6. The method of claim 1, wherein inserting the executable segment further comprises compressing the known bit pattern, the executable segment, and a compression engine into a memory space equivalent in size to the known bit pattern.
7. The method of claim 1, wherein inserting the executable segment further comprises:
replacing the known bit pattern in the virtual machine file with the executable segment;
encapsulating the known bit pattern with an application wrapper; and
utilizing the executable segment as a conduit to allow the known bit pattern to execute.
8. The method of claim 1, wherein inserting the executable segment further comprises:
executing the virtual machine in temporary memory;executing a driver insertion script; and
inserting the executable segment into the executing virtual machine.
9. A system for inserting a driver into a virtual machine comprising:
a storage device to store a virtual machine file; and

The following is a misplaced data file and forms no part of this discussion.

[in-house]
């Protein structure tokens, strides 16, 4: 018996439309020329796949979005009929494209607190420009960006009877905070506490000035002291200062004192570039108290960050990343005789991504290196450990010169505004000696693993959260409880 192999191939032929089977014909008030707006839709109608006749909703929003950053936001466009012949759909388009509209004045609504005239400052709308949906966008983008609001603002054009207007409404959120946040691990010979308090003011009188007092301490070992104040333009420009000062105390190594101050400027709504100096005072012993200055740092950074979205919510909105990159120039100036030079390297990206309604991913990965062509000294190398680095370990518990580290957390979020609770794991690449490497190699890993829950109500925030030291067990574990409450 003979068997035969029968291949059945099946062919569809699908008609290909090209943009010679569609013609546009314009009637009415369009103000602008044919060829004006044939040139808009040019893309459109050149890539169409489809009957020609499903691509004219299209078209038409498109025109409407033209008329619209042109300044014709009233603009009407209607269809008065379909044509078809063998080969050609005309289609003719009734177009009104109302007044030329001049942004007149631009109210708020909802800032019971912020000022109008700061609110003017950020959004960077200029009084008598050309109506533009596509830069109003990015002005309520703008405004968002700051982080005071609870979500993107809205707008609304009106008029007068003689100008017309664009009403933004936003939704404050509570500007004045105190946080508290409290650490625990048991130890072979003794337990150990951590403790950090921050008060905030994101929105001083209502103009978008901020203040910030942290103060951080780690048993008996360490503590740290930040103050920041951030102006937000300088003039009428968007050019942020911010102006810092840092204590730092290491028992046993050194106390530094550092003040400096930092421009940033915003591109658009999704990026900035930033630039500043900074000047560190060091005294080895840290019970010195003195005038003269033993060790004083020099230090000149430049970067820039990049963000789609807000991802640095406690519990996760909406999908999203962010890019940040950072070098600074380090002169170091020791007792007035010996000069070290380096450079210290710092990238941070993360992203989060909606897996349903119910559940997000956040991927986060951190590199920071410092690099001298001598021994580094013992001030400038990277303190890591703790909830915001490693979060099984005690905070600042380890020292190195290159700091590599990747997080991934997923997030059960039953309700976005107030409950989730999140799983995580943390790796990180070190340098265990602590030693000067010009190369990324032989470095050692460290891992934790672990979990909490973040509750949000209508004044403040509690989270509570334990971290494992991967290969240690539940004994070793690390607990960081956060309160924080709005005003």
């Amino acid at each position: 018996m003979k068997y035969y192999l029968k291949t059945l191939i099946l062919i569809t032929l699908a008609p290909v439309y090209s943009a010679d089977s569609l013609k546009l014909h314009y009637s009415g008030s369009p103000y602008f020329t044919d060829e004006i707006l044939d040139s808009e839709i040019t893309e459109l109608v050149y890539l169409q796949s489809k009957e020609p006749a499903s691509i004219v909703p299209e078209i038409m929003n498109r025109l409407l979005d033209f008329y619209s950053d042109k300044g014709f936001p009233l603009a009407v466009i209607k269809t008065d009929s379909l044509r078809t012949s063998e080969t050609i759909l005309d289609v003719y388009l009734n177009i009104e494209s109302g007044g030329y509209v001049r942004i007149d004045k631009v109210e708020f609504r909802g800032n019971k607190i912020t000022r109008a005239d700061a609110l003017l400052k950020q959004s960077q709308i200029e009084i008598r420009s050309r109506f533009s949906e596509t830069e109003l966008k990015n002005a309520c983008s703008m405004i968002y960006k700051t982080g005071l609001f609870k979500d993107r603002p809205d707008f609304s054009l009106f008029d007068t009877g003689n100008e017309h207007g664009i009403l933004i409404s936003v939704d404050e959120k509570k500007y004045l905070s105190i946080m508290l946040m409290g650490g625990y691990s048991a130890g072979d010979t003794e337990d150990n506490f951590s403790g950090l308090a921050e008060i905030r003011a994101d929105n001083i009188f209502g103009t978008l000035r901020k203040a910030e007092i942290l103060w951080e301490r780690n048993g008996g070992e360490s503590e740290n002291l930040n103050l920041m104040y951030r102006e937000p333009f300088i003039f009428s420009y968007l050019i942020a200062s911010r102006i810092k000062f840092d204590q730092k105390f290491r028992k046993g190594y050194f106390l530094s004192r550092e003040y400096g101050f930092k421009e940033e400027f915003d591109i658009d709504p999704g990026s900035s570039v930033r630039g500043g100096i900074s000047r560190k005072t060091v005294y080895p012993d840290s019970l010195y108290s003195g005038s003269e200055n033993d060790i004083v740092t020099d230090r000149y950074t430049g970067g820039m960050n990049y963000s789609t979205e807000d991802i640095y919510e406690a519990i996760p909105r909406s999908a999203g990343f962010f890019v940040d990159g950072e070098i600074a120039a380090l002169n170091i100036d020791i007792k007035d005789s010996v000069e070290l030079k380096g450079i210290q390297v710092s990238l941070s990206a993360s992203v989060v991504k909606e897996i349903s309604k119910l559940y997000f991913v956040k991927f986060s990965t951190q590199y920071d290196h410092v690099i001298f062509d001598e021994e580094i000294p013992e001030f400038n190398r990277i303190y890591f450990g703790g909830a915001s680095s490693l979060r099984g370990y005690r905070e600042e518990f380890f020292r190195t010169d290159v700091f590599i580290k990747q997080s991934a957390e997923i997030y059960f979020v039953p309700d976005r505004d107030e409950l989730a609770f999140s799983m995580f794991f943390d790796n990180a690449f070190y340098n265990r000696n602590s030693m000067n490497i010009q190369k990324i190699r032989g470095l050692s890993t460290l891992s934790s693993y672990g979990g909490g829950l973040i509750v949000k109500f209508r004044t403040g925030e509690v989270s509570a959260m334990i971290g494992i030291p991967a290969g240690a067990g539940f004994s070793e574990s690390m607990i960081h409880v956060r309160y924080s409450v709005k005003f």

a processing device, coupled to the storage device, to:
parse the virtual machine file for a known bit pattern;
determine, based on the known bit pattern, a location in which to insert an executable segment;
insert the executable segment into the virtual machine file using the determined location; and
verify that the insertion completed successfully.
10. The system of claim 9 wherein the known bit pattern is a first driver.
11. The system of claim 10, wherein the first driver is one of a printer driver, communications driver, or video driver.
12. The system of claim 9 wherein the executable segment is a second driver.
13. The system of claim 12, wherein the second driver is a kernel driver.
14. The system of claim 9, wherein the processor is further to compress the known bit pattern, the executable segment, and a compression engine into a memory space equivalent in size to the known bit pattern.
15. The system of claim 9, the processor is further to:
replace the known bit pattern in the virtual machine file with the executable segment;
encapsulate the known bit pattern with an application wrapper; and
utilize the executable segment as a conduit to allow the known bit pattern to execute.
16. The system of claim 9, the processor is further to: